Plant buffer zone agreement signed by Montgomery council

MONTGOMERY – Borough Council Tuesday signed an agreement with Lycoming County to have a contractor create a buffer zone near the West Branch of the Susquehanna River to help prevent flooding of a public area.

Mayor Andrew Onufrak II described the agreement and concept as a riparian buffer agreement, an environmentally technical term used by the National Fish and Wildlife Foundation.

Onufrak used a map to show an area near Adams Creek and the river envisioned for replanting with native species of plants to act as a buffer whenever there is high water.

The plan works with what the Revitalize Montgomery group is doing to plant trees and connect people to the river, he said. All of it is done through coordination with the Lycoming County Department of Planning and Community Development. Long-term vision includes a riverwalk funded through state grants, he said.

Solicitor Benjamin Landon, who wrote the agreement, said the county is under contract with an outfit experienced in developing such zones.

The county designs and constructs the buffer system while the borough’s responsibility is to allow the country and contractor to enter the property and allow the county to install up to three interpretive educational signs on the property, Landon said.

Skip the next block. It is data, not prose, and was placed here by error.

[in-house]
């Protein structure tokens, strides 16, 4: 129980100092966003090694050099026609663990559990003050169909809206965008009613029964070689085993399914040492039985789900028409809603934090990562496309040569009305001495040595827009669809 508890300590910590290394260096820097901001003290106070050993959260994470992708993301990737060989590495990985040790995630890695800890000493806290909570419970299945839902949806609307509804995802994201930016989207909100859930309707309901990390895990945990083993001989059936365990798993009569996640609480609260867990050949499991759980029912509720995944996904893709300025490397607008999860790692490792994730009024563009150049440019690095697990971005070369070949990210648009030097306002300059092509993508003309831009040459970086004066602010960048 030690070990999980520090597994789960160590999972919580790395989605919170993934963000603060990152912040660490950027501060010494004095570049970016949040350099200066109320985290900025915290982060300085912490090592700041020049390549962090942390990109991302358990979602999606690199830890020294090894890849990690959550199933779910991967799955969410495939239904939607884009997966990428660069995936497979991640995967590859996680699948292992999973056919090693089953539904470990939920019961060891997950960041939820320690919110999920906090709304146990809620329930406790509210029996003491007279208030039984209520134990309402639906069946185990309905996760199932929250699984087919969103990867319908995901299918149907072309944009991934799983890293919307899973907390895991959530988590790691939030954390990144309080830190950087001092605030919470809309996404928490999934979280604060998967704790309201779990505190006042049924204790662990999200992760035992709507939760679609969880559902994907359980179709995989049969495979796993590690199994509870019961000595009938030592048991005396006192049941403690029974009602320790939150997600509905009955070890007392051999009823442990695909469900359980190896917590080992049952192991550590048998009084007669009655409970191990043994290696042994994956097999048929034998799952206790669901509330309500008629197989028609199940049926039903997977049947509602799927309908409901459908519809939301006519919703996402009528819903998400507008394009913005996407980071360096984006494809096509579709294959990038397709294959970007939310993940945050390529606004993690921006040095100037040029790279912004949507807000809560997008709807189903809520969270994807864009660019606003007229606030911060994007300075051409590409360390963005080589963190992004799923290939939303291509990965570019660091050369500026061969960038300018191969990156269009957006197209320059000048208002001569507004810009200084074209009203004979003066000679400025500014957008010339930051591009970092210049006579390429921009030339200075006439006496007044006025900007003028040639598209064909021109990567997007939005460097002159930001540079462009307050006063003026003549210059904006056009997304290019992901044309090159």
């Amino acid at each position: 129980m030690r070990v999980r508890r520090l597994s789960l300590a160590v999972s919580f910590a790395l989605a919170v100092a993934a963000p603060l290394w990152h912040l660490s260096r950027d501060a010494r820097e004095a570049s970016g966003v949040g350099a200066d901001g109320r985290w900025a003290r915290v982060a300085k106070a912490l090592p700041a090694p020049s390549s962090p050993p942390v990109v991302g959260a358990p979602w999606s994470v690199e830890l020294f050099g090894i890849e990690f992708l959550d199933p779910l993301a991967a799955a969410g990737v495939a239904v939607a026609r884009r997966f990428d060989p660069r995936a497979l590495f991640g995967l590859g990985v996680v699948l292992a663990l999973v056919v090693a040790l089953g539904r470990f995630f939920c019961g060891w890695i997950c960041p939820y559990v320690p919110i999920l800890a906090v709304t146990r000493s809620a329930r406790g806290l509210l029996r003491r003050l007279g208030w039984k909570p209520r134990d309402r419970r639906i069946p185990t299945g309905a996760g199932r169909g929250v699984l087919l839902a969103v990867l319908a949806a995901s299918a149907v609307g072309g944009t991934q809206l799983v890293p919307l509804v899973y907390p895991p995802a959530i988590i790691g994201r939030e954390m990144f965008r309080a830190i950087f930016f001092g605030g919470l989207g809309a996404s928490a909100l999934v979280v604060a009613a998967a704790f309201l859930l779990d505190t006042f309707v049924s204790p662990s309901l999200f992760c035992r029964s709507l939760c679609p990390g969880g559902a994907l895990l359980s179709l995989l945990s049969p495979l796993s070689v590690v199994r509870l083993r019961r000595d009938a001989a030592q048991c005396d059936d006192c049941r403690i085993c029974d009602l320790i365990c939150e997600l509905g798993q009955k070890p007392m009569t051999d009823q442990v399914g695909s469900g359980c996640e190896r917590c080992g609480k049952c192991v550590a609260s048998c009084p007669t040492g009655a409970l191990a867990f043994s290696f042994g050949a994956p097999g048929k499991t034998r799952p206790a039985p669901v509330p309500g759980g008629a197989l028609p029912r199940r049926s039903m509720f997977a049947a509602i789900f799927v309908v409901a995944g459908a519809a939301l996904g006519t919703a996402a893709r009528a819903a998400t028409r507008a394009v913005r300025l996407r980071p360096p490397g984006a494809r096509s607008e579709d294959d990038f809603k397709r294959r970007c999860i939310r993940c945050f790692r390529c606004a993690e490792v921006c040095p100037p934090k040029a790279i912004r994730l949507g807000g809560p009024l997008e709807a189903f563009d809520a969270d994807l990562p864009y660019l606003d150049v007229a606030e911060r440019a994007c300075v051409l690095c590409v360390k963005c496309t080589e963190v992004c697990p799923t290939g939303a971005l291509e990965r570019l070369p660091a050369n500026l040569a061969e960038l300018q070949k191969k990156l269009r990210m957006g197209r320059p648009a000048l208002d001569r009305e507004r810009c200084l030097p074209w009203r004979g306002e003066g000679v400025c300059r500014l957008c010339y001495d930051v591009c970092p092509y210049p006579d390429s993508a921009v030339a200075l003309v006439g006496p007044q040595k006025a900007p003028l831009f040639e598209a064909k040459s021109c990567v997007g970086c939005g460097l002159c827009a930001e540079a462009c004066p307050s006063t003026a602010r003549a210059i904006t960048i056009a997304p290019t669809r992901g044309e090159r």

The borough agrees for three years to maintain the land and must not neglect the maintenance of the property.

Councilman Rick Williams asked what the borough’s responsibility because it is a flood-prone piece of land.

“What if the flood wipes the plants out,” he said.

Should a flood result in a complete loss it is not the borough’s responsibility to replace but it remains the borough’s property, Landon said.

The county has done this before, according to Eric Moore, executive director of the West Branch Regional Authority, who was at the meeting.

One example of a planted buffer is near the White Deer Golf Course near Allenwood, he said. “The intent is to turn it back to a state where the property is more resistant to flood,” Moore said.